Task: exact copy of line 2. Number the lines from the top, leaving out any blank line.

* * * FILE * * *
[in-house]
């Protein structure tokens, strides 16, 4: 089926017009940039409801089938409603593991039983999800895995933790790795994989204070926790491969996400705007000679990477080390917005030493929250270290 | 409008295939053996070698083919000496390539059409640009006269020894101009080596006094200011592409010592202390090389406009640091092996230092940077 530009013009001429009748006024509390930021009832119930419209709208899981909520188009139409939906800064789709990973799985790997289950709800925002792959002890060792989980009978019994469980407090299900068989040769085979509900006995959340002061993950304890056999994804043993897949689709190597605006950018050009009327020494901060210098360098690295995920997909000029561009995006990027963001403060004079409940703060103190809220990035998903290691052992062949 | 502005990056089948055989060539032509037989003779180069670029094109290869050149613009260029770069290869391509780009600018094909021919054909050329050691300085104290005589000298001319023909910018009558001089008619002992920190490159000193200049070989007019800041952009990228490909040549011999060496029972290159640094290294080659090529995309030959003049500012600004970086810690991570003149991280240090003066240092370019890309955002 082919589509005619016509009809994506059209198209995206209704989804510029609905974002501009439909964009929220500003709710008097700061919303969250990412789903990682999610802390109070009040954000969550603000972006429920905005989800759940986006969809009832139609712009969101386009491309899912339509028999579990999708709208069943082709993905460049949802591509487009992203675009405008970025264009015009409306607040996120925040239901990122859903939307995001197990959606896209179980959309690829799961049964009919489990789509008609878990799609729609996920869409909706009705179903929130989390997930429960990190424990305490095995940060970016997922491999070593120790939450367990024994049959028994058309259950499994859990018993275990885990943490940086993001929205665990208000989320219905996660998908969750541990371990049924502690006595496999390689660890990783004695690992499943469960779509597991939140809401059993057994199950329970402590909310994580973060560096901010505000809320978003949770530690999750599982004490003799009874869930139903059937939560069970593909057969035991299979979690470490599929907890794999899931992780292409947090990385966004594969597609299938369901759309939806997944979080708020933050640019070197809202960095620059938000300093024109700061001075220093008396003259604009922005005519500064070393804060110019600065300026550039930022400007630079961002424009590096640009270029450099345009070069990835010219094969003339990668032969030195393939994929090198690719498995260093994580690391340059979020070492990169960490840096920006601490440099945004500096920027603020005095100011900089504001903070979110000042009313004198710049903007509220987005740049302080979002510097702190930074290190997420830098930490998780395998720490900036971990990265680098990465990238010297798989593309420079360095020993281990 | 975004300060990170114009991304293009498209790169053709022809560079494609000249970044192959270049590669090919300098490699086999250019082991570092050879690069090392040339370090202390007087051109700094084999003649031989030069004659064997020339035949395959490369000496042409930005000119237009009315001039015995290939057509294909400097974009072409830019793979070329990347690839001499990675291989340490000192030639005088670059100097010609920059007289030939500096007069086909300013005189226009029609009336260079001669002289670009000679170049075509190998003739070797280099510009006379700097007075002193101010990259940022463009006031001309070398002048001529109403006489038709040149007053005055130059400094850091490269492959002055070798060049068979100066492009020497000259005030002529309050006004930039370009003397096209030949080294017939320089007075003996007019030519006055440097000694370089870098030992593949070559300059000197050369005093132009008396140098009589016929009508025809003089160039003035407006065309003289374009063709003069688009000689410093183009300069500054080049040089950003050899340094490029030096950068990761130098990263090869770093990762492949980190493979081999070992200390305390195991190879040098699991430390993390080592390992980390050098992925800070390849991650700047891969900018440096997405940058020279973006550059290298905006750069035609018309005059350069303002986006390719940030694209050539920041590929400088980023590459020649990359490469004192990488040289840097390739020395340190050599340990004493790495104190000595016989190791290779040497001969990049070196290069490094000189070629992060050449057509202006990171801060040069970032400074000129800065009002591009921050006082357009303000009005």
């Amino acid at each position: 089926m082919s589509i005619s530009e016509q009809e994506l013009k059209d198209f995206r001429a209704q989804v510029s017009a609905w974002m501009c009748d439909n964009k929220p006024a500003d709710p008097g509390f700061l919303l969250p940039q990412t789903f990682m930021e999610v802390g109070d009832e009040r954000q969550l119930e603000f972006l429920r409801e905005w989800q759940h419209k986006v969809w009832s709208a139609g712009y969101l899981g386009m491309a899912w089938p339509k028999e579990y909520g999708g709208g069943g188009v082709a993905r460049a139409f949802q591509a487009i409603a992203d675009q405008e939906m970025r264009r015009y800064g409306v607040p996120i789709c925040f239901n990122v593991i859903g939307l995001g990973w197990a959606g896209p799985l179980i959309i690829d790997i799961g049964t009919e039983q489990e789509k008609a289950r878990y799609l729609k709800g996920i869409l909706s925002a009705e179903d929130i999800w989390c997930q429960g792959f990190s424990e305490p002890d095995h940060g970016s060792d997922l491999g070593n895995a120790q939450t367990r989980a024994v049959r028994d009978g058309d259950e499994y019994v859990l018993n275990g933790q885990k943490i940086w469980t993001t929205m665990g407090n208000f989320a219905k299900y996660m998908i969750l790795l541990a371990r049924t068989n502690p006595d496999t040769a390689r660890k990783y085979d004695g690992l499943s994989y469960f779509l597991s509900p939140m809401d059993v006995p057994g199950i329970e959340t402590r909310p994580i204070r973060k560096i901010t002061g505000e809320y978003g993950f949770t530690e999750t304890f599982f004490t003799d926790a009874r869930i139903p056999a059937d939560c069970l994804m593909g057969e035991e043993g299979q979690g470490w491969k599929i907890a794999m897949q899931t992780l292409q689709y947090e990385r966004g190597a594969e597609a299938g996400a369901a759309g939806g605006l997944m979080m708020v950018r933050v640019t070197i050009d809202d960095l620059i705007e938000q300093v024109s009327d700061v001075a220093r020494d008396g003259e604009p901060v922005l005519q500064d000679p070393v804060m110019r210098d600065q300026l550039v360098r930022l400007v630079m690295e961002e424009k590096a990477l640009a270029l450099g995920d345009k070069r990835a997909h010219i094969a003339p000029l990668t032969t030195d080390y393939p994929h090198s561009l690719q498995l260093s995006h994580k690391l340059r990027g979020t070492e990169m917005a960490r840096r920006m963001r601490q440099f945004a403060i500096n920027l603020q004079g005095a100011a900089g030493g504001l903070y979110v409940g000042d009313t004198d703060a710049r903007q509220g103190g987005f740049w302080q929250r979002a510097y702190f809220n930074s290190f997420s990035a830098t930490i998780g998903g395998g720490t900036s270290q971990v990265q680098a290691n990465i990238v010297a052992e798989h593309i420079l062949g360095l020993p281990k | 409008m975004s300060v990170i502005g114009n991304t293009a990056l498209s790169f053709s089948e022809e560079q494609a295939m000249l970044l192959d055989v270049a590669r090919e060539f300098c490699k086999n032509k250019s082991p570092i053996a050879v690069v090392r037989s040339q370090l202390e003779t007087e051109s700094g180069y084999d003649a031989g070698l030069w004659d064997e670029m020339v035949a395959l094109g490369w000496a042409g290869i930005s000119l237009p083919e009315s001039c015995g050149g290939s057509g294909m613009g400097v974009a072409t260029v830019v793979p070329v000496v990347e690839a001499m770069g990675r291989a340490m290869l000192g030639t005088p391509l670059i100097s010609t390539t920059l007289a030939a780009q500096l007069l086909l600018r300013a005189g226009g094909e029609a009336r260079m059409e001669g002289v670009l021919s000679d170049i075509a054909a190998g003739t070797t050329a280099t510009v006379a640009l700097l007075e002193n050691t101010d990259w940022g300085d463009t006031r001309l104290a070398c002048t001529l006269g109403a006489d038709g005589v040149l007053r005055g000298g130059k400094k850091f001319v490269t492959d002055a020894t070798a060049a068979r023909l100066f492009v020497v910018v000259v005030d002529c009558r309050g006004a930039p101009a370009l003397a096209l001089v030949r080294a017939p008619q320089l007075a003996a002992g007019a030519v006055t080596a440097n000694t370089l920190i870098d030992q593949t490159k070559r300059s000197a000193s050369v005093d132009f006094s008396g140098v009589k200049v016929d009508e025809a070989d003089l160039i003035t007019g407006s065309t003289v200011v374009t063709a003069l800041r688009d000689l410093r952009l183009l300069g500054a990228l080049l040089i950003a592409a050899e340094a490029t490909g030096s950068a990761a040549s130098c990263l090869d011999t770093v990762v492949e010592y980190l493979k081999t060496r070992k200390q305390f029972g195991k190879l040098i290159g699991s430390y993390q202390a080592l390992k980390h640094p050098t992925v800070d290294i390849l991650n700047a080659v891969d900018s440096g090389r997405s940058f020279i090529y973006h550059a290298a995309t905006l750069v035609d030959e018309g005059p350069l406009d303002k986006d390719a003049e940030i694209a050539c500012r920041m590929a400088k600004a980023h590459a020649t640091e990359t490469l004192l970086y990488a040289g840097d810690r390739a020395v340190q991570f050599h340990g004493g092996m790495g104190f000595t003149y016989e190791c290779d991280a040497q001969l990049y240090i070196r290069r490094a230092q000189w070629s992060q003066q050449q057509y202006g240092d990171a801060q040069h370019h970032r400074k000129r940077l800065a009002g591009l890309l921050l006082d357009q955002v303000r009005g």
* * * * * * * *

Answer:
């Protein structure tokens, strides 16, 4: 089926017009940039409801089938409603593991039983999800895995933790790795994989204070926790491969996400705007000679990477080390917005030493929250270290 | 409008295939053996070698083919000496390539059409640009006269020894101009080596006094200011592409010592202390090389406009640091092996230092940077 530009013009001429009748006024509390930021009832119930419209709208899981909520188009139409939906800064789709990973799985790997289950709800925002792959002890060792989980009978019994469980407090299900068989040769085979509900006995959340002061993950304890056999994804043993897949689709190597605006950018050009009327020494901060210098360098690295995920997909000029561009995006990027963001403060004079409940703060103190809220990035998903290691052992062949 | 502005990056089948055989060539032509037989003779180069670029094109290869050149613009260029770069290869391509780009600018094909021919054909050329050691300085104290005589000298001319023909910018009558001089008619002992920190490159000193200049070989007019800041952009990228490909040549011999060496029972290159640094290294080659090529995309030959003049500012600004970086810690991570003149991280240090003066240092370019890309955002 082919589509005619016509009809994506059209198209995206209704989804510029609905974002501009439909964009929220500003709710008097700061919303969250990412789903990682999610802390109070009040954000969550603000972006429920905005989800759940986006969809009832139609712009969101386009491309899912339509028999579990999708709208069943082709993905460049949802591509487009992203675009405008970025264009015009409306607040996120925040239901990122859903939307995001197990959606896209179980959309690829799961049964009919489990789509008609878990799609729609996920869409909706009705179903929130989390997930429960990190424990305490095995940060970016997922491999070593120790939450367990024994049959028994058309259950499994859990018993275990885990943490940086993001929205665990208000989320219905996660998908969750541990371990049924502690006595496999390689660890990783004695690992499943469960779509597991939140809401059993057994199950329970402590909310994580973060560096901010505000809320978003949770530690999750599982004490003799009874869930139903059937939560069970593909057969035991299979979690470490599929907890794999899931992780292409947090990385966004594969597609299938369901759309939806997944979080708020933050640019070197809202960095620059938000300093024109700061001075220093008396003259604009922005005519500064070393804060110019600065300026550039930022400007630079961002424009590096640009270029450099345009070069990835010219094969003339990668032969030195393939994929090198690719498995260093994580690391340059979020070492990169960490840096920006601490440099945004500096920027603020005095100011900089504001903070979110000042009313004198710049903007509220987005740049302080979002510097702190930074290190997420830098930490998780395998720490900036971990990265680098990465990238010297798989593309420079360095020993281990 | 975004300060990170114009991304293009498209790169053709022809560079494609000249970044192959270049590669090919300098490699086999250019082991570092050879690069090392040339370090202390007087051109700094084999003649031989030069004659064997020339035949395959490369000496042409930005000119237009009315001039015995290939057509294909400097974009072409830019793979070329990347690839001499990675291989340490000192030639005088670059100097010609920059007289030939500096007069086909300013005189226009029609009336260079001669002289670009000679170049075509190998003739070797280099510009006379700097007075002193101010990259940022463009006031001309070398002048001529109403006489038709040149007053005055130059400094850091490269492959002055070798060049068979100066492009020497000259005030002529309050006004930039370009003397096209030949080294017939320089007075003996007019030519006055440097000694370089870098030992593949070559300059000197050369005093132009008396140098009589016929009508025809003089160039003035407006065309003289374009063709003069688009000689410093183009300069500054080049040089950003050899340094490029030096950068990761130098990263090869770093990762492949980190493979081999070992200390305390195991190879040098699991430390993390080592390992980390050098992925800070390849991650700047891969900018440096997405940058020279973006550059290298905006750069035609018309005059350069303002986006390719940030694209050539920041590929400088980023590459020649990359490469004192990488040289840097390739020395340190050599340990004493790495104190000595016989190791290779040497001969990049070196290069490094000189070629992060050449057509202006990171801060040069970032400074000129800065009002591009921050006082357009303000009005």